Swedish journalist Joakim Medin knows he is lucky.
He survived a week-long detention in one of the most dangerous countries in the world for media workers.
Less than 24 hours after his release late Saturday, he sat for an exclusive video interview with VOA in the northern Syrian Kurdish town of Qamishli, where he says government authorities arrested him and interpreter Sabri Omar on February 15.
The 30-year-old freelancer said the first four days were spent isolated in what he described on social media as a tiny cell with no light and blood-spattered walls before he was flown, blindfolded and handcuffed, to Damascus for questioning.
"They asked me first why I was here, who I was working for. Then they wanted to know what kind of relationships I had to Turkey and to Israel," Medin said.
Their release was brokered by local Kurdish authorities and the Kurdish People's Protection Units, known as the YPG, in exchange for a high-ranking Syrian military official the Kurds had detained in retaliation, Medin told VOA.
The YPG also threatened to take over an airport in the area and block the road to the city of Hassaka, to the south, if the men were not freed.
"That put, you know, enough pressure on the Syrian government to finally release us," he explained.
Before the ordeal
Until his detention, Medin had reported for foreign news outlets from other parts of Rojava, the de facto Kurdish region in northern Syria.
He had been in the area for two weeks reporting, he said. He felt safe enough as a journalist there that on the day the pair reportedly was detained, Medin posted to Twitter that they were in Jazira Canton, and included a photo.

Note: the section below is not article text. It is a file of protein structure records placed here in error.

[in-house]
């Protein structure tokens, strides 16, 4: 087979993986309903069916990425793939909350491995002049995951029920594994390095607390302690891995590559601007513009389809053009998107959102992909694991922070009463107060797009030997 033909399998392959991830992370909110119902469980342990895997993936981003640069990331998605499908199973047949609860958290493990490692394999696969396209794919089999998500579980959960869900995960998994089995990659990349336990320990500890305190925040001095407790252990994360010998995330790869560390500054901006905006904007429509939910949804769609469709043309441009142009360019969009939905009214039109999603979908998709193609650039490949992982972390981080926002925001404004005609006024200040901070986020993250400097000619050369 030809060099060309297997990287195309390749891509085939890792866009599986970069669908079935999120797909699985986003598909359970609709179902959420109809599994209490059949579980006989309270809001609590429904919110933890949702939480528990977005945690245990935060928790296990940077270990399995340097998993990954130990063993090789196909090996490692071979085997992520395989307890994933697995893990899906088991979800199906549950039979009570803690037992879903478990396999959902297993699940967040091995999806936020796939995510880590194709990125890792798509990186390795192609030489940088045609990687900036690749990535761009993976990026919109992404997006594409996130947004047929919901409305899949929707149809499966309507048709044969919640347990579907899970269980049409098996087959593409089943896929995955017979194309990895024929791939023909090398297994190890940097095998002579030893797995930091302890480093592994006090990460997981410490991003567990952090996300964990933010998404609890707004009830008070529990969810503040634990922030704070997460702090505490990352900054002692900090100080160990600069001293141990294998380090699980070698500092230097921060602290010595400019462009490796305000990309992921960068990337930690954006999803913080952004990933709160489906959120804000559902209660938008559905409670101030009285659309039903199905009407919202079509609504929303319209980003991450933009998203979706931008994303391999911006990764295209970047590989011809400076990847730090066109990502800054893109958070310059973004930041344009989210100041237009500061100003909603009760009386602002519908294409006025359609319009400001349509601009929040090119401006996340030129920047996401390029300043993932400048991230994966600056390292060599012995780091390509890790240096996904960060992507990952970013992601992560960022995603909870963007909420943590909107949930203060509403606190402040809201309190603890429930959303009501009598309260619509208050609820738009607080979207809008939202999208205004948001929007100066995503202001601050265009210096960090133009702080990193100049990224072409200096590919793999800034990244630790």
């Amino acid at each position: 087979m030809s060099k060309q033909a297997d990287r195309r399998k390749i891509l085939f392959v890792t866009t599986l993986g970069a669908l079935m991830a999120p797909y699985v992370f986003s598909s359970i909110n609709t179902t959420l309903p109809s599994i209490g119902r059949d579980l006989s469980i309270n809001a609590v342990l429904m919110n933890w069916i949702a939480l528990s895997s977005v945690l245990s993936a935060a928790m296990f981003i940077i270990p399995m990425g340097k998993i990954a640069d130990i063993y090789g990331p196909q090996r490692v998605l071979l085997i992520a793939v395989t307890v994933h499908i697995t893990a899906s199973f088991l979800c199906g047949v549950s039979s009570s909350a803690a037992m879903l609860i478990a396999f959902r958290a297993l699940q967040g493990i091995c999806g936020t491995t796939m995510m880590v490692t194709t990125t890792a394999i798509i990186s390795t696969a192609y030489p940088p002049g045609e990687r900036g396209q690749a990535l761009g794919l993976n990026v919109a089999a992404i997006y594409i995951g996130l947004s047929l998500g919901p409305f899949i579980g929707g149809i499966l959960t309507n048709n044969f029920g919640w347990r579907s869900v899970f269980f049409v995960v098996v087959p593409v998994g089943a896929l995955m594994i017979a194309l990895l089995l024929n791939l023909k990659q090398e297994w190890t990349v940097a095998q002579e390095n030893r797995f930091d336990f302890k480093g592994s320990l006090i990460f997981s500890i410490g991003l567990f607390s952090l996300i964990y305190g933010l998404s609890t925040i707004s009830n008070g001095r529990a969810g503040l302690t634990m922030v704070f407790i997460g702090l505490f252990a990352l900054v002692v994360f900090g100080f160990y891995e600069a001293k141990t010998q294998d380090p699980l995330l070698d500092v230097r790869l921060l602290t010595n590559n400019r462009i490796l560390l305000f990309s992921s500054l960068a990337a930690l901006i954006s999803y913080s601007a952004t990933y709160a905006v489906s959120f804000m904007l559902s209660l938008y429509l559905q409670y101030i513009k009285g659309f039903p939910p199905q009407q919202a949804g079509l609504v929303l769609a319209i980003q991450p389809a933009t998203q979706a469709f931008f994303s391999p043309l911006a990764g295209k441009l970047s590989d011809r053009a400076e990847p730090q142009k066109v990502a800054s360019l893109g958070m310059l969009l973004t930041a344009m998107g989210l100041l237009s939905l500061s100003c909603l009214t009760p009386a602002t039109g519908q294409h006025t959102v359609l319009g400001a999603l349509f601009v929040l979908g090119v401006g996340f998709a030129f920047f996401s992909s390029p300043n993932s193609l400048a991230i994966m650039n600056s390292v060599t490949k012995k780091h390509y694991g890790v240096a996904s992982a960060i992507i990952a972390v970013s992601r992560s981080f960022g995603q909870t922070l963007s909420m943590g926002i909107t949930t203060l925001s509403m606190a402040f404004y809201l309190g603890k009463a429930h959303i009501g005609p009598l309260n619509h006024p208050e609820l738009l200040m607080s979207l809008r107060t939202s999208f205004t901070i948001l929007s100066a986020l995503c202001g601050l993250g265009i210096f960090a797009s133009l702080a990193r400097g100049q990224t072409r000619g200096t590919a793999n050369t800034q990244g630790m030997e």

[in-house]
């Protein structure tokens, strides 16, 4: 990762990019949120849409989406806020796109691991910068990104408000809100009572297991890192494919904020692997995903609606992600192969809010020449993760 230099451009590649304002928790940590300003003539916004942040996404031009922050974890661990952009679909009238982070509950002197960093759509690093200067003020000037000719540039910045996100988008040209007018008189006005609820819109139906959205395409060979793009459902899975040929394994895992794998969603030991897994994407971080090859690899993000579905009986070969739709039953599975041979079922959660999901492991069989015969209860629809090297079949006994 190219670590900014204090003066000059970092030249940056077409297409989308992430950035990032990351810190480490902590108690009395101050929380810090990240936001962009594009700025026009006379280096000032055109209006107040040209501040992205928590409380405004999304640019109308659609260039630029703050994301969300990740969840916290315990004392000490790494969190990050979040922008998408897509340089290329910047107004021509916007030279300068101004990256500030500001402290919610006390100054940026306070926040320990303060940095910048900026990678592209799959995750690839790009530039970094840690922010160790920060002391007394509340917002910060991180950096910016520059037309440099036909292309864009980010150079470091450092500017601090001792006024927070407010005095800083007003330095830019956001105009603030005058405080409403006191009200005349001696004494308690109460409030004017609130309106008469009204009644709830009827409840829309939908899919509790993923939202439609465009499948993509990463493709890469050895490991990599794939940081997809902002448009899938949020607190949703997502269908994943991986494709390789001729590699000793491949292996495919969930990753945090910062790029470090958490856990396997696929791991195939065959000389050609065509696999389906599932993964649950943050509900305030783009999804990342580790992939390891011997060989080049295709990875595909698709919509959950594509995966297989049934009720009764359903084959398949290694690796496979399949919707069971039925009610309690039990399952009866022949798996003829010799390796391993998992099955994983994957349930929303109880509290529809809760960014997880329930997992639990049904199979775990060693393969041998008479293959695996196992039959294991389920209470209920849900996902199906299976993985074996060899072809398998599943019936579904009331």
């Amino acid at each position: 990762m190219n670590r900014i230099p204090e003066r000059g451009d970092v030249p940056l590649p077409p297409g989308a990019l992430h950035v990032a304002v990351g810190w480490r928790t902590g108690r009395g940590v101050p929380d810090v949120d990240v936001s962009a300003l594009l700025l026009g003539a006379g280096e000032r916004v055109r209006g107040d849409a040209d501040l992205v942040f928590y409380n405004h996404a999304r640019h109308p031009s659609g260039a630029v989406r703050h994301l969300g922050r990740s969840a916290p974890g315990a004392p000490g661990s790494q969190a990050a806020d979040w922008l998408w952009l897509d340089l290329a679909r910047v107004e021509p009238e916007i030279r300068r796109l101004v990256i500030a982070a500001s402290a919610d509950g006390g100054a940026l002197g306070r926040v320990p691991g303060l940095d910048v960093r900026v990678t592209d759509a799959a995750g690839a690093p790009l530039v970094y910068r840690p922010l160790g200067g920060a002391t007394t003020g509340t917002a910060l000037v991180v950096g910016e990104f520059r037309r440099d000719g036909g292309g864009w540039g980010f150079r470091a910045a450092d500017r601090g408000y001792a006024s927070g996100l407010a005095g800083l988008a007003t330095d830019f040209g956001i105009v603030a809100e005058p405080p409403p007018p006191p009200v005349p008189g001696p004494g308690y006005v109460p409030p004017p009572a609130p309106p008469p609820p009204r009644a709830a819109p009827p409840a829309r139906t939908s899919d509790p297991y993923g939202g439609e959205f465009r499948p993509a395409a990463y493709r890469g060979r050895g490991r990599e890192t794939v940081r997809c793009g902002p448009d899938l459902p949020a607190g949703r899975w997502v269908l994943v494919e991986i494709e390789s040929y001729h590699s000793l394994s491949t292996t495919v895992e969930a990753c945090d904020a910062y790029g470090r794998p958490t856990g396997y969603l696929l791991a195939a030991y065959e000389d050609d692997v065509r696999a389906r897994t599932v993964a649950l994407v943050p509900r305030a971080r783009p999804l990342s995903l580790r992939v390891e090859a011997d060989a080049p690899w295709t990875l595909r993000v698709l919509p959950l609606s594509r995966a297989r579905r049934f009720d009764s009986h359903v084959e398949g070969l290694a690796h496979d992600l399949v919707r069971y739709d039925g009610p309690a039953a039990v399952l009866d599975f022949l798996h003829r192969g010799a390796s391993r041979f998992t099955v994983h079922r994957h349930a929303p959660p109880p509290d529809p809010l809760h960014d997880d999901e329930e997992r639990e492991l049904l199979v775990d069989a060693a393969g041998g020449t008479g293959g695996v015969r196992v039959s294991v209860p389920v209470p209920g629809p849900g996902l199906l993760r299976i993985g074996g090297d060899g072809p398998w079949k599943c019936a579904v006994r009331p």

"The situation here is much better than in other parts of Syria," he told VOA. "Journalists can work here, and in areas under control by the regime (like Damascus). For sure, I'd not felt in any danger at all before this incident when I've been working in Rojava."
In a video interview with Kurdish television station Ronahi TV published online in early January, Medin spoke about Kurdish resistance from the border city of Kobani, the site of fierce fighting between Islamic State militants and local Syrian Kurdish forces.
While on the border in late 2014, the freelancer also reported a story for US-based news website VICE on allegations of cocaine found in the home of an Islamic State leader.
Medin's safe release was one of few positive outcomes for journalists held in Syria, where civil war has commingled with an Islamic State takeover in northern and eastern parts of the country, leading to thousands of civilian casualties and some of the most dangerous working conditions for the media in the world.
The Committee to Protect Journalists reports that for the third consecutive year, Syria was the deadliest country for journalists in 2014. Seventeen were killed there, including the highly publicized beheadings of freelance journalists James Foley and Steven Sotloff by the Islamic State group.
CPJ also notes that of the at least 12 journalists detained by the Syrian government in 2014, three died in custody.
More than 20 media workers remain missing in Syria, in some cases years after they disappeared. Among them: Bashar Fahmi, a reporter for US international broadcaster Alhurra, which like VOA is overseen by the Broadcasting Board of Governors.
Fahmi was last seen while reporting from a firefight in Aleppo in 2012.
“No one could have imagined that two years after that tragic day, there would still be no word about Bashar," Brian Conniff, president of the Middle East Broadcasting Networks (MBN) that oversees and manages Alhurra Television, wrote last August.
"For sure it was the most unpleasant thing I've been through and it could have lasted much longer and ended much worse, had it not been for a few lucky circumstances," Medin wrote on Facebook after his release. "But this is another example of the great risks journalists are facing, simply for reporting from areas that really needs attention, regardless of borders.
"Long live freedom!" he concluded. "My spirit is unbroken."